--  nasopharyngeal polyps

Nasopharyngeal polyps are non-neoplastic masses, originating from the mucous lining of the nasopharynx, the tympanic bulla, or the Eustachian tube. Dogs with these polyps often display peripheral vestibular syndrome.

-- intracranial neoplasia

Intracranial neoplasia is a brain tumor which can cause vestibular signs of either the peripheral or central variety.

-- ototoxicity

Ototoxicity is poisoning which affects the ears, resulting from the reaction to drugs or chemicals which damage the inner ear or the vestibular nerve. Drugs known to cause ototoxicity include metronidazole*, neomycin and streptomycin.

* Metronidazole (Flagyl) may cause adverse events in dogs hypersensitive to it. See Metronidazole Risks.



Cavalier with head tilt -- credit S. RodenasAs noted above, the typical symptoms of idiopathic vestibular syndrome include:
    • A staggering or rolling gait (ataxia)
    • Nystagmus (uncontrolled movements of the eyes, usually from side to side, or in a circular pattern)
    • Strabismus (inability of the eyes to aim at the same point in space)
    • Head tilt (see photo at right)
    • Falling down
    • Vomiting

These are standard signs of peripheral vestibular disorders. Central vestibular disorders may also include nystagmus with the eyes moving vertically and facial nerve twitching.

Horner's syndrome is not a usual symptom of the idiopathic variety, but it is a typical sign of other peripheral versions of vestibular syndrome. Classic signs of Horner's syndrome are limited to one side of the face and include: small pupil size (miosis), protrusion of the third eyelid, drooping of the upper eyelid (ptosis), a sunken appearance to the eye (enophthalmos), and dilation of blood vessels on affected side of the face, which may make the area feel warmer.

Facial nerve paralysis is a common additional condition associated with vestibular symptoms.

In a November 2016 abstract, French researchers studied 69 dogs with facial nerve paralysis. The report does not provide a count of cavalier King Charles spaniels included in the study, but the researchers concluded that the CKCS and the French bulldog should be added to the list of predisposed breeds to the disorder. Additionally, they found that vestibular signs were the most common additional clinical signs and were observed in 36% of dogs with idiopathic facial paralysis. See our discussion of facial nerve paralysis for more information.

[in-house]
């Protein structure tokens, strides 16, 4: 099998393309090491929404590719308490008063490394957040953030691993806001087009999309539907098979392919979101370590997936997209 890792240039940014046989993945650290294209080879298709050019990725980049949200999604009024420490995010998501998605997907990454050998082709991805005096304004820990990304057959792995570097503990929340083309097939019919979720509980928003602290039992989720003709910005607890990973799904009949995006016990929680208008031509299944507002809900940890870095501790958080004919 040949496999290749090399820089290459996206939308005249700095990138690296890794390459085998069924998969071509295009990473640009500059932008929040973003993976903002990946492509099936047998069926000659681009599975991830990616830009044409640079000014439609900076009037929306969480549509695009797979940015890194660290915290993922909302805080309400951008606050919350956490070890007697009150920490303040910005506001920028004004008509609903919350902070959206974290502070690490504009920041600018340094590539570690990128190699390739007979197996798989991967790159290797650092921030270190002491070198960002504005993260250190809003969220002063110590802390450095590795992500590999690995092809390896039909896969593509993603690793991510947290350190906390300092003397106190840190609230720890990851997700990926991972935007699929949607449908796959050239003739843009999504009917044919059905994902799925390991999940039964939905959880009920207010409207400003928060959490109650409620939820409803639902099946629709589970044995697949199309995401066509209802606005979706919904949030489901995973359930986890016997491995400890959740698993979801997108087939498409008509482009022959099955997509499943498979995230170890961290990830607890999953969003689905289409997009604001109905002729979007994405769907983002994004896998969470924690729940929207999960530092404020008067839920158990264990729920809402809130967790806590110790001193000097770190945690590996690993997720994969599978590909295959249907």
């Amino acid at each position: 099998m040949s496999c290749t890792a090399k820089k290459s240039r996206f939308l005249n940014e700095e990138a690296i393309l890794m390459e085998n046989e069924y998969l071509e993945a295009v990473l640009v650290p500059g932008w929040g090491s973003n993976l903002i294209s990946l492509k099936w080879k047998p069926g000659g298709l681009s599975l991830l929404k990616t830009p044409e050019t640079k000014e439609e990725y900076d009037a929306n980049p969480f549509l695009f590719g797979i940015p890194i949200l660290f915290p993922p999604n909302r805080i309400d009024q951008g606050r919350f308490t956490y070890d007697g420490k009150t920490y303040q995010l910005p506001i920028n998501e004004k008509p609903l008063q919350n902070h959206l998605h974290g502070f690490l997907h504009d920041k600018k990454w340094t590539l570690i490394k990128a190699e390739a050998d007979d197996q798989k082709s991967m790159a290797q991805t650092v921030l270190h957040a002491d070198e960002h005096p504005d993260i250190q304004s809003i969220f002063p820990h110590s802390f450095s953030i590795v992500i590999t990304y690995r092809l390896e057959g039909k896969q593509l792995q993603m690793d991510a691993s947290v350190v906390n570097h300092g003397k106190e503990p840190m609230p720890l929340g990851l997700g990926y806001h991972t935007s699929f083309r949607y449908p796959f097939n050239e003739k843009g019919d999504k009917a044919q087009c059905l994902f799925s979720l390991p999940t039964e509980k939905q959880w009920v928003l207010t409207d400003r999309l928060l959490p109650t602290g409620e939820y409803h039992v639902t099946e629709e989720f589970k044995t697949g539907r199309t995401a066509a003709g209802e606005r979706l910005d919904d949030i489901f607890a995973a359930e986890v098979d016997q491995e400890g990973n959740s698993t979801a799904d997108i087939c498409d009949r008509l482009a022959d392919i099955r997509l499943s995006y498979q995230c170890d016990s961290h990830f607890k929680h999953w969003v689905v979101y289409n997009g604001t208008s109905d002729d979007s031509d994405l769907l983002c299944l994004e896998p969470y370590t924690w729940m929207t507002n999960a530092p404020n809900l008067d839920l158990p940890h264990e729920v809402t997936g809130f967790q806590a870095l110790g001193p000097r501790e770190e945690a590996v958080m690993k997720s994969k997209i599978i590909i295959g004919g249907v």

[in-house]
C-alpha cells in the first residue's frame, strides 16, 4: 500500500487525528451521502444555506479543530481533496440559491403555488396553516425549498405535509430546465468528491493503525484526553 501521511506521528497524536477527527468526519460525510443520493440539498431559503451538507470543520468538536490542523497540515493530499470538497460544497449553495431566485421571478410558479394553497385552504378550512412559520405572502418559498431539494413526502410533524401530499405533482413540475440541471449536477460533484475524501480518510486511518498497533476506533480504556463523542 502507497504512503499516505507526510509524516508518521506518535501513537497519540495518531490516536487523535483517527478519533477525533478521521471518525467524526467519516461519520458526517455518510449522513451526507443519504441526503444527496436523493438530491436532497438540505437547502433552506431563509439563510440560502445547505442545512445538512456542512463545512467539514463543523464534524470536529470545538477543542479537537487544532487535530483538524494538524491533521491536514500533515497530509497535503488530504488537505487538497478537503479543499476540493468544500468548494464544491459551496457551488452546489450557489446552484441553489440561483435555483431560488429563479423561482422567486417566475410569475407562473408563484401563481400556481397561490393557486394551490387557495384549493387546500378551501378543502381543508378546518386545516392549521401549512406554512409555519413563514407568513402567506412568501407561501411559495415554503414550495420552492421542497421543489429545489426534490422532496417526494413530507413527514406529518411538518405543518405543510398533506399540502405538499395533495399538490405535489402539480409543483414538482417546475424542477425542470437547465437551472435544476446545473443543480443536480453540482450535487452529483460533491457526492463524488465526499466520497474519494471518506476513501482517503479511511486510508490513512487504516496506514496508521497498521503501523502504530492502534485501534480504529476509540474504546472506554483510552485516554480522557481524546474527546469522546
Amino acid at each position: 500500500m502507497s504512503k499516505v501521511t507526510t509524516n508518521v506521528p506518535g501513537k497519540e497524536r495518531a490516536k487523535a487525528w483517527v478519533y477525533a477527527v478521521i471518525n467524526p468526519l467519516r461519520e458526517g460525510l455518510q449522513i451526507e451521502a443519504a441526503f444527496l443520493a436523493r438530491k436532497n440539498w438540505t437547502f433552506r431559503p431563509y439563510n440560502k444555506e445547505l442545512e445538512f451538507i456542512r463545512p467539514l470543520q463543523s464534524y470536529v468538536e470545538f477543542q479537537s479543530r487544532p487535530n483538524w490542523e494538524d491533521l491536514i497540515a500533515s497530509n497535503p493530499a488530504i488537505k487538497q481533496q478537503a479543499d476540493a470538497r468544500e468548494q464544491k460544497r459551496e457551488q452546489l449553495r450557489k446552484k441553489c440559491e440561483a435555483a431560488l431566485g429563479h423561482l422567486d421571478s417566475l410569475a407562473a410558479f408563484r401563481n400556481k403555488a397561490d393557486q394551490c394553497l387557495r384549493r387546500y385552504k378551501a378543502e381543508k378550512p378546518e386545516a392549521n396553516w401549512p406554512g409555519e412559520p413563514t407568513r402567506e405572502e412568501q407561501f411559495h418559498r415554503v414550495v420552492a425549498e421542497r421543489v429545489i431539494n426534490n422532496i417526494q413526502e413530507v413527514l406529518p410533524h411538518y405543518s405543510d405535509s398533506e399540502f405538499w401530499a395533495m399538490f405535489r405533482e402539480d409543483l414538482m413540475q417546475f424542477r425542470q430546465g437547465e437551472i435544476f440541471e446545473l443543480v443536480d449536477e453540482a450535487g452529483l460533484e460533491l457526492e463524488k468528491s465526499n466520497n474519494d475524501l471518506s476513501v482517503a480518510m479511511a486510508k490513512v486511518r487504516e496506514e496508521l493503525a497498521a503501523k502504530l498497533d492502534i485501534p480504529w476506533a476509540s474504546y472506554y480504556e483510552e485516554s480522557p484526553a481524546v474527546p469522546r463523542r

Diagnosis of idiopathic vestibular disorder usually involves a process of elimination of other possible causes of the symptoms. A complete neurological examination would be appropriate, along with an otoscopic examination, x-rays of the tympanic bullae, computed tomography (CT) or magnetic resonance imaging (MRI), thyroid function testing, and a brainstem auditory evoked response (BAER) test.

For those causes of vestibular syndrome other than the idiopathic variety, the diagnosis involves identifying the particular disease causing the symptoms. If benign paroxysmal positional vertigo (BPPV) is suspected, maneuvering tests such as the Dix - Hallpike maneuver and the side-lying maneuver, which involve protocols of postioning and then re-positioning the patient, may be performed.



Idiopathic vestibular syndrome is known often to begin resolving itself within three days without any treatment. However, the dog needs to be closely monitored during this period. Therefore, patience is required of the dog's owner, because the symptoms of this disorder can be very disturbing. Veterinarians may prescribe cerenia (maropitant citrate) tablets, or meclizine (Bonine, AntiVert), both motion-sickness medications, and/or a benzodiazepine drug called diazepam (Valium). In some cases, the corticosteroid drug prednisone may be prescribed. A proven homeopathic version of motion-sickness medication is Cocculus Indicus.